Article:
Tu Vuò Fà L'Americano

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"Tu vuò fà l'americano"
Song by Renato Carosone
Released 1956
Recorded 1956
Genre Swing, jazz
Writer Renato Carosone

"Tu vuò fà l'americano" ("You Want to Be American")[1] is a Neapolitan language song by Italian singer Renato Carosone.

Carosone wrote the song in collaboration with Nicola "Nisa" Salerno in 1956. Combining swing and jazz, it became one of his best-known songs.[2] Commissioned by Ricordi director Rapetti for a radio contest, the music was composed by Carosone in a very short time after reading Nisa's lyrics; he immediately believed the song would become a great success.

Carosone's original version of the song was performed by him in the film Totò, Peppino e le fanatiche (directed by Mario Mattoli, 1958). The song was featured in the 1960 Melville Shavelson film It Started in Naples, in which it was sung by Sophia Loren. It was also performed by Rosario Fiorello in the 1999 film The Talented Mr. Ripley.[2]

The lyrics are about an Italian who affects a contemporary American lifestyle, drinking whisky and soda, dancing to rock 'n roll, playing baseball and smoking Camel cigarettes, but who still depends on his parents for money.[2] The song is generally considered to be a satire of the Americanization that occurred in the early years after World War II, when southern Italy was still a rural, traditional society.[3] According to the Italian newspaper La Repubblica, "Tu vuò fa l'americano" is the definitive hit single of Carosone's artistic career, as he retired from music in 1960, just four years after releasing the song.[4]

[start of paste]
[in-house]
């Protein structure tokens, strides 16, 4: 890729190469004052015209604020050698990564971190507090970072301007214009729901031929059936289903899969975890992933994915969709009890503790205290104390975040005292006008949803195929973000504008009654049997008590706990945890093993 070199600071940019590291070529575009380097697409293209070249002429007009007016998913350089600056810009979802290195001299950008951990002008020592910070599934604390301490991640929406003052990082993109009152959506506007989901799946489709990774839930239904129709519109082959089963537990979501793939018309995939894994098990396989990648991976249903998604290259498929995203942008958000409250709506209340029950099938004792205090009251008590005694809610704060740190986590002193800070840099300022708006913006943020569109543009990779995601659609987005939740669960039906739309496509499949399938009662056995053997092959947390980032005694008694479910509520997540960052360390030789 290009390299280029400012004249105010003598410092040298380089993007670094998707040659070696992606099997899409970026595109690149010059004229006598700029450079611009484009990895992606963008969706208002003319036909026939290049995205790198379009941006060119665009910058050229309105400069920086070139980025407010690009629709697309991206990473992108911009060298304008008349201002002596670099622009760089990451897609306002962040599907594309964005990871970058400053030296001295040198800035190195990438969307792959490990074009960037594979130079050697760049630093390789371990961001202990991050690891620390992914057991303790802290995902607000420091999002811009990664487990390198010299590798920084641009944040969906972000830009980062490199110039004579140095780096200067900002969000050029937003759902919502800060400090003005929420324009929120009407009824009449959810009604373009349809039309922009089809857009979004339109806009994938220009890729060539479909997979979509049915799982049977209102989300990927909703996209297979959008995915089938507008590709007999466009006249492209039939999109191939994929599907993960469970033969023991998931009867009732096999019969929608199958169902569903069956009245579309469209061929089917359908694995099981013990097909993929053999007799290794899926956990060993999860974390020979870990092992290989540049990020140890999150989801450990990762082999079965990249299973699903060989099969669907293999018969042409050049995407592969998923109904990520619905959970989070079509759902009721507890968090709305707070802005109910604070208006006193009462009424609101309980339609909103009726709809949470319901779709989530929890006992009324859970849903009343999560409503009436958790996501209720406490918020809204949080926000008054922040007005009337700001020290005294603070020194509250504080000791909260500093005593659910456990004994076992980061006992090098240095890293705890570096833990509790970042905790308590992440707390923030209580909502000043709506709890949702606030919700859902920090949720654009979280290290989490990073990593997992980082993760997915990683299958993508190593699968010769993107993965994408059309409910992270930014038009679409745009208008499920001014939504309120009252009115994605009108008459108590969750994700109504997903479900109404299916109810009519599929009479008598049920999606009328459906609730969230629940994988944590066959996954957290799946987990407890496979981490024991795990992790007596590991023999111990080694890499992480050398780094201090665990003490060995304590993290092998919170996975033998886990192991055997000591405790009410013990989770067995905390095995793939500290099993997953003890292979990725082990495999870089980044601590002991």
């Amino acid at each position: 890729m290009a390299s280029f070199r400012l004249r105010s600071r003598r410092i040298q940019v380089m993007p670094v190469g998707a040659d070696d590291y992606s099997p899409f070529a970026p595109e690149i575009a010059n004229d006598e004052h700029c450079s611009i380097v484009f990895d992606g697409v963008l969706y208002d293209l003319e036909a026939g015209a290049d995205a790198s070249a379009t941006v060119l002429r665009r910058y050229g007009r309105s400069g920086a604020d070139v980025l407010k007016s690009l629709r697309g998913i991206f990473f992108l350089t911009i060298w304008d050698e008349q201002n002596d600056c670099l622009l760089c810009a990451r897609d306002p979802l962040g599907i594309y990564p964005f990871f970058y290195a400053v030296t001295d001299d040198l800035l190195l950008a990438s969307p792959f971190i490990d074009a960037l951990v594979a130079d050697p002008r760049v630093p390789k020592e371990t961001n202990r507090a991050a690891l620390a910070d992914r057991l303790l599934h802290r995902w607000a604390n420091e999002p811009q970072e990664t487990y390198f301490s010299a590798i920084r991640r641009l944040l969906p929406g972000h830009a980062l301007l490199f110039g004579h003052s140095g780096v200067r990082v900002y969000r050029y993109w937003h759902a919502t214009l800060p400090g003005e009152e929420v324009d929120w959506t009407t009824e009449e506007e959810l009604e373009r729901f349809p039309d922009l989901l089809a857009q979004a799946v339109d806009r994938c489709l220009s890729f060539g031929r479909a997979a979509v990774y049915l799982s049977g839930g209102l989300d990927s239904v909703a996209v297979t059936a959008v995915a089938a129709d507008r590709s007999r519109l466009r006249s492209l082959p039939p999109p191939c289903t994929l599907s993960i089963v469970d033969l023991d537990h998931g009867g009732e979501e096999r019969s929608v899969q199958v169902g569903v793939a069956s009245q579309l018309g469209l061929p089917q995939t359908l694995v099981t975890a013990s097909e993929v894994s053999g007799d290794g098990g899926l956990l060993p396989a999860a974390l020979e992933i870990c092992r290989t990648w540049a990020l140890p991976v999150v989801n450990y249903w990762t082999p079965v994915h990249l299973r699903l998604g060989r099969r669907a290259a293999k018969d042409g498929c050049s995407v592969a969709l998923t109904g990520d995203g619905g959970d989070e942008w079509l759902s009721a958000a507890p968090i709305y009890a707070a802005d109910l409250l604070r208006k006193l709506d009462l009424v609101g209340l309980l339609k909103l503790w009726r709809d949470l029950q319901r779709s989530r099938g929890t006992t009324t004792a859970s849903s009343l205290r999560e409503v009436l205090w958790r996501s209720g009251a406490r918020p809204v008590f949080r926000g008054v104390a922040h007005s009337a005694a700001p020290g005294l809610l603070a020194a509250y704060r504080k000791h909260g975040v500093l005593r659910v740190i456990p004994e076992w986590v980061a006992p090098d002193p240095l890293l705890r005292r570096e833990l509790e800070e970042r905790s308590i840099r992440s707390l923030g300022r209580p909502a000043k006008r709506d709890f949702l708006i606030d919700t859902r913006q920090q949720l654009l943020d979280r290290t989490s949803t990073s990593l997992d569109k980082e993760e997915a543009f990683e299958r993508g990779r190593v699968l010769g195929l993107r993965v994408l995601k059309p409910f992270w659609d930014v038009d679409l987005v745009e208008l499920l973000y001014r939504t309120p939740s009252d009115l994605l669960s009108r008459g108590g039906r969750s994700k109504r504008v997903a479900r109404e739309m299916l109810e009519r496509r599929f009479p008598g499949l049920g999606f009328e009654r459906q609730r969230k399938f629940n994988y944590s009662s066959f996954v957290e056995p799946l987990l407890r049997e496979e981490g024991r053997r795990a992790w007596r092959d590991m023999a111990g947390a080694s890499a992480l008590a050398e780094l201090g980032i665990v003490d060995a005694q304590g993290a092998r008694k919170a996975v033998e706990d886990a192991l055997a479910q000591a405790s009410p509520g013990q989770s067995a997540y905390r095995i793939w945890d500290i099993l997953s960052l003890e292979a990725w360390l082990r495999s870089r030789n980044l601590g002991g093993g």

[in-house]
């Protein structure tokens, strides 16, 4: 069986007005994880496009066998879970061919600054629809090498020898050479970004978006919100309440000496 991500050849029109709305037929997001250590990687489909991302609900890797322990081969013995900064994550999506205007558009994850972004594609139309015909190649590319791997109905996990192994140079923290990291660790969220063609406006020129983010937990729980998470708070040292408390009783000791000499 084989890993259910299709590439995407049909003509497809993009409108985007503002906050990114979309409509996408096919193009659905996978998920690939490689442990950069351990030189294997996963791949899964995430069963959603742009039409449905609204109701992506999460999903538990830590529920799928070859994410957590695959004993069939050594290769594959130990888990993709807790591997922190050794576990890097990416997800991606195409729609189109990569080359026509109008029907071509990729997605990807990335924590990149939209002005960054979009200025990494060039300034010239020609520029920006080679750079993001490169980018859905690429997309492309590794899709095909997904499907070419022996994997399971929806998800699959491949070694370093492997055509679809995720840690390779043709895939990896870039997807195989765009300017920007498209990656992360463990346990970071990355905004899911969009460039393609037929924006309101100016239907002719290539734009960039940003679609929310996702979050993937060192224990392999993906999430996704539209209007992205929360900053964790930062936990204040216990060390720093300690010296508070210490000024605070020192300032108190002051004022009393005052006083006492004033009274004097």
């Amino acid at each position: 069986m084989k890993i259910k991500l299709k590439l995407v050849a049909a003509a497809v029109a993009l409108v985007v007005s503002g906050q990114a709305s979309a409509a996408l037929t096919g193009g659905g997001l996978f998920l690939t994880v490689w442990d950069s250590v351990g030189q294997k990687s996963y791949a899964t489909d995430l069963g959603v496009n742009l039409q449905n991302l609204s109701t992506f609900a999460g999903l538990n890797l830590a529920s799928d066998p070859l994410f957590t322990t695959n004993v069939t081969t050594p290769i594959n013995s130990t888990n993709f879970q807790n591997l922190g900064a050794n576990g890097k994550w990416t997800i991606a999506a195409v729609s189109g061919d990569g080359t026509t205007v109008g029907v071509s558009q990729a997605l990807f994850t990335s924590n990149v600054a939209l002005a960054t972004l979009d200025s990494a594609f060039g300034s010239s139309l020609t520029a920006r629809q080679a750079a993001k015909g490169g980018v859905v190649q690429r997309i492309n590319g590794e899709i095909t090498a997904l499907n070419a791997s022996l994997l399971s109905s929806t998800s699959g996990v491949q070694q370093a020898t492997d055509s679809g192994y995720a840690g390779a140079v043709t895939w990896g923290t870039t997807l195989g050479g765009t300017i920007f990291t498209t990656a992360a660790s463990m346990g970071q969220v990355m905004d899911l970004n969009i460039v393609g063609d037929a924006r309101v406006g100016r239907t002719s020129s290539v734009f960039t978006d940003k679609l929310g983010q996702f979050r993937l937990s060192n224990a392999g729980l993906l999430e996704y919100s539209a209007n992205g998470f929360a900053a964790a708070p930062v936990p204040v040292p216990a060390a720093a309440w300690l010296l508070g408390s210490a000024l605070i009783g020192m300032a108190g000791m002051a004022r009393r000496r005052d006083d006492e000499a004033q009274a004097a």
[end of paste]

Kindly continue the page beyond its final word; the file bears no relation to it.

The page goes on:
Covers and sampling[edit]

Uses in popular culture[edit]

  • Matt Damon, Jude Law and Rosario Fiorello sing the song in a jazz club in The Talented Mr. Ripley. In a subversion of the subject of the song, Law's character is a spoiled American heir living in Mongibello, Italy, where he revels in the Italian culture while living off a generous allowance from his wealthy American parents back home.
  • Carosone's version appears on the soundtrack for the movie The American, 2010. In the movie, the song plays in a cafe visited by George Clooney's character, an American assassin seeking refuge in a small Italian town.
  • The same version is part of the soundtrack for the animated movie Sammy's Great Escape, 2012.

See also[edit]


External links[edit]